Getting through the front door provided some challenges for this country boy.
Design Thinking is at the core of their learning model:
They run a 5 block day from 8 30 to 3 35. Advisories can meet from 8am to 8 30 or students can access teachers for support. The same is true at the end of lunch (12 50 to 1 20). During the 45 minute lunch break clubs occur or advisories can meet.
It's getting a bit repetitive but they are also driven by the need to personalise learning and for it to be as authentic as possible. I saw lots of evidence of students having multiple ways of evidencing their learning.
Apart from Quest, programmes are largely single-subject, or more accurately, single Learning Area (subjects from the same Learning Area sometimes combine). Their schedule is 8 courses 3 times per week. They choose one from Maths, one from History, Social Science and Civics, one from Lab Science, one from Literature and Communcations, one from Design Thinking, Engineering and Computer Science, one from Arts, one from World Languages and one from Additional Requirements (Quest, Athletics and Wellness, Interdisciplinary Studies, Science of Mind). Once they have met the coverage requirements of each (eg Maths 3 years, Arts 2 semesters in same subject, Interdisciplinary Studies 2 years) they are free to select from wherever and have free time.
Their MakerSpace area was cool (as ours is) and they have a permanent workshop manager based there who only teaches one class (3 blocks out of 24). George is available the rest of the time for students to call upon (prototyping is strongly present here). He had some cool machinery like these desk top things:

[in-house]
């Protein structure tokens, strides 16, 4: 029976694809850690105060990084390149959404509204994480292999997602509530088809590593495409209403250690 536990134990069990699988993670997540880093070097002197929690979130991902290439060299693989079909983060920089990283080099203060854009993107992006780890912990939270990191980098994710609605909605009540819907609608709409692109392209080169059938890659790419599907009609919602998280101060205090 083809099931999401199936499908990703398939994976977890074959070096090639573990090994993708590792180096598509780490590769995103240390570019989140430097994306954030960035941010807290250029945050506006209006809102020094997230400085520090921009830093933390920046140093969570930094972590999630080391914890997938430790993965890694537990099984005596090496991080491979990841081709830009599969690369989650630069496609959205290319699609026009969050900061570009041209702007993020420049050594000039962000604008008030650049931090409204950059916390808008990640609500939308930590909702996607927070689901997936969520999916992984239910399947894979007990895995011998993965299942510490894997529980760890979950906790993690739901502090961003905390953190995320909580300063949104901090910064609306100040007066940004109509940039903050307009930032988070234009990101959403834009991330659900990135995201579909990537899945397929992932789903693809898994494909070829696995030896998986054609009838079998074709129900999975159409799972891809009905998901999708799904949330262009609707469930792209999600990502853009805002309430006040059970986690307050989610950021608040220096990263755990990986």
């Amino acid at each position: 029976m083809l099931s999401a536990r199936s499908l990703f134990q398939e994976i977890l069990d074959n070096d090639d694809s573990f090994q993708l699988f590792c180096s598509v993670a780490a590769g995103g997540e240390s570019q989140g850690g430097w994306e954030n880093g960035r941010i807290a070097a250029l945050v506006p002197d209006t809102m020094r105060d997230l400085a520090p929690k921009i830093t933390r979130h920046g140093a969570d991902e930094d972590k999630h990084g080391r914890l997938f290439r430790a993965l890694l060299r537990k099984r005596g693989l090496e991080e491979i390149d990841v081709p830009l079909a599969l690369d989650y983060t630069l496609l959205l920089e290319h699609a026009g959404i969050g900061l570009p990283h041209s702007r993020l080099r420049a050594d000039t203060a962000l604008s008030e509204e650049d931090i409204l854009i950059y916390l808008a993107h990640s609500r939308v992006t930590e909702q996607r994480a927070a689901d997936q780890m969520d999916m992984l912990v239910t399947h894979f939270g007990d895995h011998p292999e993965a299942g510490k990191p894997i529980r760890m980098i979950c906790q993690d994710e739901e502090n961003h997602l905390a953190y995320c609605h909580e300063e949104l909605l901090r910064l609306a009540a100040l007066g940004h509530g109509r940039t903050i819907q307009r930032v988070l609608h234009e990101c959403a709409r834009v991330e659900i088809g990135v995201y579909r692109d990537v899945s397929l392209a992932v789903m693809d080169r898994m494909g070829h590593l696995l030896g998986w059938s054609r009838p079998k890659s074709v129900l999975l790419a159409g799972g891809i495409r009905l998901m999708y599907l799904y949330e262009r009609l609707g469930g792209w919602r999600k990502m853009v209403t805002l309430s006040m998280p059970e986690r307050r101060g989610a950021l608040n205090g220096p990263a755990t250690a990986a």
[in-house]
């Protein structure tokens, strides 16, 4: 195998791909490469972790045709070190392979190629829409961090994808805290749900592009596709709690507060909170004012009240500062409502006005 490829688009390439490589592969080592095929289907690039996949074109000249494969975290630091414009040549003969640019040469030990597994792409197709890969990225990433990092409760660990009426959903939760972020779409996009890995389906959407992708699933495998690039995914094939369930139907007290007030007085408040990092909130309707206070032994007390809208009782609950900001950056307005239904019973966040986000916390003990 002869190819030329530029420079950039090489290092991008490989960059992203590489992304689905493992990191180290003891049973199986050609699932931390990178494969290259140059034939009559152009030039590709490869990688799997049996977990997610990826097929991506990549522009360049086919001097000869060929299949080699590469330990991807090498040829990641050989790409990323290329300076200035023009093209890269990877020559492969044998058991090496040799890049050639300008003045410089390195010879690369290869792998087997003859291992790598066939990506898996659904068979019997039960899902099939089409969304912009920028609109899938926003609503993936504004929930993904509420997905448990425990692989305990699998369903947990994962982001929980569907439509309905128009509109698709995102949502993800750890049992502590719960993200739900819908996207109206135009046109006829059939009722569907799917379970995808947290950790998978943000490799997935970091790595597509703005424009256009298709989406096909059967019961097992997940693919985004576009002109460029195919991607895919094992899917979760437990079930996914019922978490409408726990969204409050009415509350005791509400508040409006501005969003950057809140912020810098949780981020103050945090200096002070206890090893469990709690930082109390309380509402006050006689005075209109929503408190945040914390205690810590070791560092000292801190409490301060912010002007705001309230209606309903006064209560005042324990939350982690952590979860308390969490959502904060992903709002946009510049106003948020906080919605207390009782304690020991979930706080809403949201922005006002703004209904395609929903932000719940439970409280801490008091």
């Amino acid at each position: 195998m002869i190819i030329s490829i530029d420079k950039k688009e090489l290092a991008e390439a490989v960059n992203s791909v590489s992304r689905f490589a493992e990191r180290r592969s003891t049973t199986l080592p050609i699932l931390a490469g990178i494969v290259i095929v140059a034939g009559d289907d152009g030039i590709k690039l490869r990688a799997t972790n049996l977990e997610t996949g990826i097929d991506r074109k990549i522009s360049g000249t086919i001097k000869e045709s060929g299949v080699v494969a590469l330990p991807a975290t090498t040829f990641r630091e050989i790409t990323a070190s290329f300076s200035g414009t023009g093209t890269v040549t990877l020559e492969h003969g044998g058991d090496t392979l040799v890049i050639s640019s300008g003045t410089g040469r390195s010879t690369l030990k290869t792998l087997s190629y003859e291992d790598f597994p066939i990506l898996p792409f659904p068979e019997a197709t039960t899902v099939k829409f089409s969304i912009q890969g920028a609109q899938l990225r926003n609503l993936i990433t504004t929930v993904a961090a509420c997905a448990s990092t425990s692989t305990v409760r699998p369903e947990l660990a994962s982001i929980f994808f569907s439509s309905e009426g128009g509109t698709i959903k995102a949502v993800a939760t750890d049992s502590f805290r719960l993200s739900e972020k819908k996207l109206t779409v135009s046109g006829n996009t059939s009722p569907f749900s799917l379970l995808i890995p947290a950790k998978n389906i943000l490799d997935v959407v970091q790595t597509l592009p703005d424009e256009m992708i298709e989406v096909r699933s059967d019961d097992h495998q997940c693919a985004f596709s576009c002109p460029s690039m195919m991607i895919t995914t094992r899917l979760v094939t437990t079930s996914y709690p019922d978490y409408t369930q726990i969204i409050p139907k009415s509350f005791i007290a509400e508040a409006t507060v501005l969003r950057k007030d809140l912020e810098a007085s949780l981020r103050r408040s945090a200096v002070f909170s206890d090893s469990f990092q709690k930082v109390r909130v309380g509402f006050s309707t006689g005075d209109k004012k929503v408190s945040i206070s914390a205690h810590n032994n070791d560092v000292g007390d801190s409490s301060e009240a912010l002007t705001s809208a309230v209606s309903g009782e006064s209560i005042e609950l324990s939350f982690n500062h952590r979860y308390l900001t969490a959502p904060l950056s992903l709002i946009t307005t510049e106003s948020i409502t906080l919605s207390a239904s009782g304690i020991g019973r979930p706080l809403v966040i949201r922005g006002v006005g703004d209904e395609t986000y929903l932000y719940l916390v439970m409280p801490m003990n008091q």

Learning Advisories were formed but had no set curriculum or, in fact, meeting times.
The highlight of my visit was an extended conversation with 2 students, Sophia and Celia (friends because their names rhyme). I asked them about things like wider student engagement, cyber bullying and misbehaviour. They responded by talking about being immersed in digital citizenship, about the dual elements of freedom and responsibility, how trust is infectious and the default response to an issue is to "solve a problem, find a solution" and described processes very similar to restorative practice.
What did I take away?
- personalisation and authenticity, personalisation and authenticity, personalisation and authenticity!
- Our Learning Design Model (including Project Learning Process) must always be to the front and continually scaffolded. In NZ, it is truly our point of difference
- I have to find ways to access funds on a reasonably grand scale to increase our staffing resource. Nueva is a private school and generates funds to maintain smallish classes and positions such as Workshop Manager, Writing Support teacher (in response to messages from Universities) who is available 8 00 - 4 30 every day to critique, scaffold writing for any student, Maths Lab (anytime access to Maths support) and Peer Tutoring Co-ordinator (I think this was the writing Support teacher).
- We run bloody good visits!
- For a state school, taking all from our community (wouldn't have it any other way!), and trying to prudently manage resources, we are out there!